Written by Guest Blogger, Richard Parapar
Pharmaceutical manufacturing is an essential part of the healthcare industry landscape, and it’s one that’s constantly evolving, especially as technology continues to advance. But pinpointing when to upgrade manufacturing systems in a facility isn’t always easy or intuitive, especially with all of the complicated business considerations involved, so we’re suggesting some general guidelines to consider in deciding when it’s time to upgrade your facility’s systems:
- Industry shifts: as computing technology advances, and the industry begins adopting those changes, it’s probably a sign that your facility should start planning to adopt them too. Upgrading your application software and operating systems can make a big difference in facility reliability, supportability, and performance.
- Vendor changes: system equipment vendors, like all other companies, often go through mergers and acquisitions. When this happens to your vendor, it’s time to begin thinking about an upgrade. After all, it’s hard to maintain a mission critical system when you have no guarantee that its key components will continue to be available.
- Scarcity of hardware and software: as computing technology advances, so do both the physical components of those systems and the software they run. If either in your facility is nearing the end of its useful life, and key components of your hardware setup aren’t being manufactured anymore, it’s probably time for a refresh.
- Personnel loss: as long-time employees retire or leave for other jobs, a facility loses the knowledge those veterans had regarding the operation and support of the systems, which are fast becoming antiquated. Upgrading to current technologies will facilitate finding new staff who are familiar with those technologies and will be able to keep the gears running smoothly.
When planning an upgrade, there are a few questions that facility managers should keep in mind when they’re selecting new software and computing platforms and beginning the retrofit process, to make sure that the retrofit is feasible, responsible, and affordable. For example, facility managers should consider what opportunities exist for replacement technologies to be able to integrate with the other existing systems in the facility.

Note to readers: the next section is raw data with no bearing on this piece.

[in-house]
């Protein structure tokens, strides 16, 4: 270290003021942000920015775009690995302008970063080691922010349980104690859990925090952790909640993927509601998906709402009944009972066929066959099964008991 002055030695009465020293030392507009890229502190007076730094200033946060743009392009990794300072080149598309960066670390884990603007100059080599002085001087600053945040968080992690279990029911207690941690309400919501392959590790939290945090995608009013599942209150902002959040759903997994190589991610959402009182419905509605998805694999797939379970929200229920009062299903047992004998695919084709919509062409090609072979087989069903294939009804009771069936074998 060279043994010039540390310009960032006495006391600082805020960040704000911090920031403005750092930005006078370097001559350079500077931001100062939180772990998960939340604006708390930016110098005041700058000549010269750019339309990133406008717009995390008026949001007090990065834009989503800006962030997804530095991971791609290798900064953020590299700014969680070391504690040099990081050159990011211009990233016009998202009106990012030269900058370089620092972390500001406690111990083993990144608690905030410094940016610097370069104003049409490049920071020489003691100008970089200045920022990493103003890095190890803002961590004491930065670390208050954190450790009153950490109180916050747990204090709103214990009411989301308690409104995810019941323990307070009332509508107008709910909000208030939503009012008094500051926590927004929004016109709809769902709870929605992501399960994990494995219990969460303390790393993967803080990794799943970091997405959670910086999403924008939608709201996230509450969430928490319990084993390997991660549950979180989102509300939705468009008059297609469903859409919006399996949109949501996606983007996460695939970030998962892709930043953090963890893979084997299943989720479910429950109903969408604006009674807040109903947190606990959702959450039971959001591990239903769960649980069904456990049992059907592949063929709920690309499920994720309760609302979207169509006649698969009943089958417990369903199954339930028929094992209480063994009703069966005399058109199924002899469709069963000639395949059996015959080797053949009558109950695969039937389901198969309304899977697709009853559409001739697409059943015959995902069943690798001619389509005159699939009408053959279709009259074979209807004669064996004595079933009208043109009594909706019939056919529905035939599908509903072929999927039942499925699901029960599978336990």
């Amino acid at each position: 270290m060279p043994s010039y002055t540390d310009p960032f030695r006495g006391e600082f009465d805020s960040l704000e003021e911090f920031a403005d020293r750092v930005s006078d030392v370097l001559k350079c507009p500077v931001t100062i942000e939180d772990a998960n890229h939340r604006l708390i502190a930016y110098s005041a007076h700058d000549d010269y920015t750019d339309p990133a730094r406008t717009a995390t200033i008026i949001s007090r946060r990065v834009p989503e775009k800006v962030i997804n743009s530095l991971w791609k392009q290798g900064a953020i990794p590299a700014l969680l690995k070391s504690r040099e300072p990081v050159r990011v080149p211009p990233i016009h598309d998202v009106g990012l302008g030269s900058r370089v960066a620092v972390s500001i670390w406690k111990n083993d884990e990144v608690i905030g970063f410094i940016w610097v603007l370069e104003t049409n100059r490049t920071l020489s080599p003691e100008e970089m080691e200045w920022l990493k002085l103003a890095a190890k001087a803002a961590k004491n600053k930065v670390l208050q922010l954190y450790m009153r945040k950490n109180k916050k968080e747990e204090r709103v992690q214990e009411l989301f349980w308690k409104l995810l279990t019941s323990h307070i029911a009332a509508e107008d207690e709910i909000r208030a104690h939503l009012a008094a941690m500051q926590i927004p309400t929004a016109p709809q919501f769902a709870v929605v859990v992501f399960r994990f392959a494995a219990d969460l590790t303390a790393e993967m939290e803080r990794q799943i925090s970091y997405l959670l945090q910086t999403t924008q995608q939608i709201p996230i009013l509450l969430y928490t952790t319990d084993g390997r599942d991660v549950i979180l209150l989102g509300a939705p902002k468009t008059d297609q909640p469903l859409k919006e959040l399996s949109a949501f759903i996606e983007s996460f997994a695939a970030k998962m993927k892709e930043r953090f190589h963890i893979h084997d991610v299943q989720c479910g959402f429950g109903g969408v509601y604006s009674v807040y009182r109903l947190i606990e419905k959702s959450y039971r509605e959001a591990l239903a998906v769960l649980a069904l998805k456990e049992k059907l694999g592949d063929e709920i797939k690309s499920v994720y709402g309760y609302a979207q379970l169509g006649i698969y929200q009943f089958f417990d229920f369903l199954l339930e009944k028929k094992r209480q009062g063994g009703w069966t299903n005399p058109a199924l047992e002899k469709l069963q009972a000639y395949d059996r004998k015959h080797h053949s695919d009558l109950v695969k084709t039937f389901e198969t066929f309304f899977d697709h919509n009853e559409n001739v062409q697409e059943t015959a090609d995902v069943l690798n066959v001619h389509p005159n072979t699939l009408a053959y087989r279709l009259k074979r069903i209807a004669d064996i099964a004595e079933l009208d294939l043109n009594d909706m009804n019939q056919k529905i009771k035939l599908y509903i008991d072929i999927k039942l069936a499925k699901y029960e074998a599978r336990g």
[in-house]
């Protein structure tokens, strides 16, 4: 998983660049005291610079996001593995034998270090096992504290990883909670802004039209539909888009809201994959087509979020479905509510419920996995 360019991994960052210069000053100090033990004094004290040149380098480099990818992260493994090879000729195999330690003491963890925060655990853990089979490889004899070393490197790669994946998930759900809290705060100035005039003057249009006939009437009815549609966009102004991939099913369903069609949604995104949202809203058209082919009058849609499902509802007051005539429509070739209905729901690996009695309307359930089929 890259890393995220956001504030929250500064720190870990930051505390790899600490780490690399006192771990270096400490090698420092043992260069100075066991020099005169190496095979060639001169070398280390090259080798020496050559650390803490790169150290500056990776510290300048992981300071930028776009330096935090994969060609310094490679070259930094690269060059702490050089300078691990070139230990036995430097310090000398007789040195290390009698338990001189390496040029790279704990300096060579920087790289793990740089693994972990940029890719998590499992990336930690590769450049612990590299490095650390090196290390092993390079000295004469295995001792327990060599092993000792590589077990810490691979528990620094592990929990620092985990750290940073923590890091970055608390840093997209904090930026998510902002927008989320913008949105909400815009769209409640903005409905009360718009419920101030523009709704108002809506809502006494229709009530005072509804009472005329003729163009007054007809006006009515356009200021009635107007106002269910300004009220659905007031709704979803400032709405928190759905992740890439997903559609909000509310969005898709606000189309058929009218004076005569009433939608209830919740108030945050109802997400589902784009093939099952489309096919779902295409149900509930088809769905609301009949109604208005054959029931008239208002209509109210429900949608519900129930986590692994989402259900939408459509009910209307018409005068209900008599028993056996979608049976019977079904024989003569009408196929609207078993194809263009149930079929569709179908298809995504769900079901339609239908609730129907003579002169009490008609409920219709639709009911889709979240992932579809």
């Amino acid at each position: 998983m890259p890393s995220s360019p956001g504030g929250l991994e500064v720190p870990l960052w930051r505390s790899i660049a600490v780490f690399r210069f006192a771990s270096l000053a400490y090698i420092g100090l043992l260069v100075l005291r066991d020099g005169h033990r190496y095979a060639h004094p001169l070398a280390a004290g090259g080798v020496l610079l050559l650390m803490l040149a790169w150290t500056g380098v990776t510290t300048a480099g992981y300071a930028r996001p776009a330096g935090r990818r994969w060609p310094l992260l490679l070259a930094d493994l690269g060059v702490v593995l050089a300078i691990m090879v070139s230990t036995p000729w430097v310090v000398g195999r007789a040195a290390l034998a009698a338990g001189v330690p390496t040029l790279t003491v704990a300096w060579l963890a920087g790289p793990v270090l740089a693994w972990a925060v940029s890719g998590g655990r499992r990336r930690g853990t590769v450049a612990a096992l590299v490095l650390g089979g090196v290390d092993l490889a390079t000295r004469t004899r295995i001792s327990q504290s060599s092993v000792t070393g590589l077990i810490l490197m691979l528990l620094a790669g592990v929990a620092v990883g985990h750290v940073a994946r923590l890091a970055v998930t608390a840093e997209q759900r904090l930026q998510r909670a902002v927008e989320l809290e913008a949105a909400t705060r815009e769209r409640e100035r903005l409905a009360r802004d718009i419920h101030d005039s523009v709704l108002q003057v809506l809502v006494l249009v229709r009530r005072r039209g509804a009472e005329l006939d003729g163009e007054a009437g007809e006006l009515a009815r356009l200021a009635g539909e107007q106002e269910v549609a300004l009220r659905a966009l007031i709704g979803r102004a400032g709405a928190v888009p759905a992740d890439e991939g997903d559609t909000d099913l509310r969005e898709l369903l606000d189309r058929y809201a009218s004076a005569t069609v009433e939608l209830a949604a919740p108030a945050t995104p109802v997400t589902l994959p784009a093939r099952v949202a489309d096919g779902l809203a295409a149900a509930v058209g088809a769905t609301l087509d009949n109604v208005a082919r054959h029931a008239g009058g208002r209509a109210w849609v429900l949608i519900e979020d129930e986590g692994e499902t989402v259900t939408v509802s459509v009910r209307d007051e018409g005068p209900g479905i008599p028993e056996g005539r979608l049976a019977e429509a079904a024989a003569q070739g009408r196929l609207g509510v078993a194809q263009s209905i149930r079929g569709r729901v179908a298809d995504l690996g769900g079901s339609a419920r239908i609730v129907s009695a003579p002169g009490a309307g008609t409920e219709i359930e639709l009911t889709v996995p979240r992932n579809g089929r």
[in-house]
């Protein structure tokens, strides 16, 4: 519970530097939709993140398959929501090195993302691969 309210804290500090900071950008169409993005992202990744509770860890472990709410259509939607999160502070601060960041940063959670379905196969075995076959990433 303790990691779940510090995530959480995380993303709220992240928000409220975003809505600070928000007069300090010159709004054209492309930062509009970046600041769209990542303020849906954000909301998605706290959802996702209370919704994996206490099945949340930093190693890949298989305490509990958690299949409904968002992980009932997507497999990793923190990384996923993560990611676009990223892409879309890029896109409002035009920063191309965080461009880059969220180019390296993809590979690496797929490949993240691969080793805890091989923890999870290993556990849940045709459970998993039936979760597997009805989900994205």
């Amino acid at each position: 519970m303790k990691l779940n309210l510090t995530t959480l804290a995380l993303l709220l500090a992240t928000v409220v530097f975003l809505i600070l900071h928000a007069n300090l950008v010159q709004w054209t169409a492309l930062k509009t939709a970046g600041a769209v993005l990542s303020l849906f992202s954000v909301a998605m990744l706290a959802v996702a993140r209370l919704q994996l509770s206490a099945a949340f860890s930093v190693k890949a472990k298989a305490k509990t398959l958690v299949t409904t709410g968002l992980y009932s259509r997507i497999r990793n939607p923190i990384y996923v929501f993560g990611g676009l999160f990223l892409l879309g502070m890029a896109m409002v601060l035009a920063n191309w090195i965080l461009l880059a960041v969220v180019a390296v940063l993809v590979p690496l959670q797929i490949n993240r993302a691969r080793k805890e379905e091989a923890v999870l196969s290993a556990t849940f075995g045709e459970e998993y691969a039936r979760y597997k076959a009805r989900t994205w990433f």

Another important consideration is maintaining facility operations during the retrofit. Will the upgrade necessitate interrupting operations in all, or part, of the facility? When can the production schedule best accommodate a planned shutdown? How can you minimize downtime as much as possible? Will the upgrade risk impacting business continuity due to unplanned shutdowns necessary to correct errors?
Knowing when an upgrade is necessary is a good first step for any facility, but facility managers also need to know how to best and most effectively perform those upgrades. In the following series of blogs, we’ll introduce you to eight best practices for retrofitting pharmaceutical manufacturing facilities, during both the planning and execution stages, and we’ll follow their use in Genentech’s CCP1 facility, which we discuss in our next blog— to show how they can make a pharmaceutical equipment upgrade effective and affordable.
Download our white paper to find more information about whether or not your facility might be ready for an upgrade.
Has your facility experienced difficulties because of any of these changes? Tell us about it in the comments below!
Richard Parapar has over 30 years experience delivering advanced automation solutions for the life sciences, petrochemical refining, high purity gas production, and consumer food processing industries. Richard recently retired after over 21 years at Genentech/Roche as a Senior Principal Engineer and Technical Lead for Automation Engineering, where he was responsible for delivery of major strategic automation projects and shaping the long term direction of manufacturing execution and process automation systems for Genentech.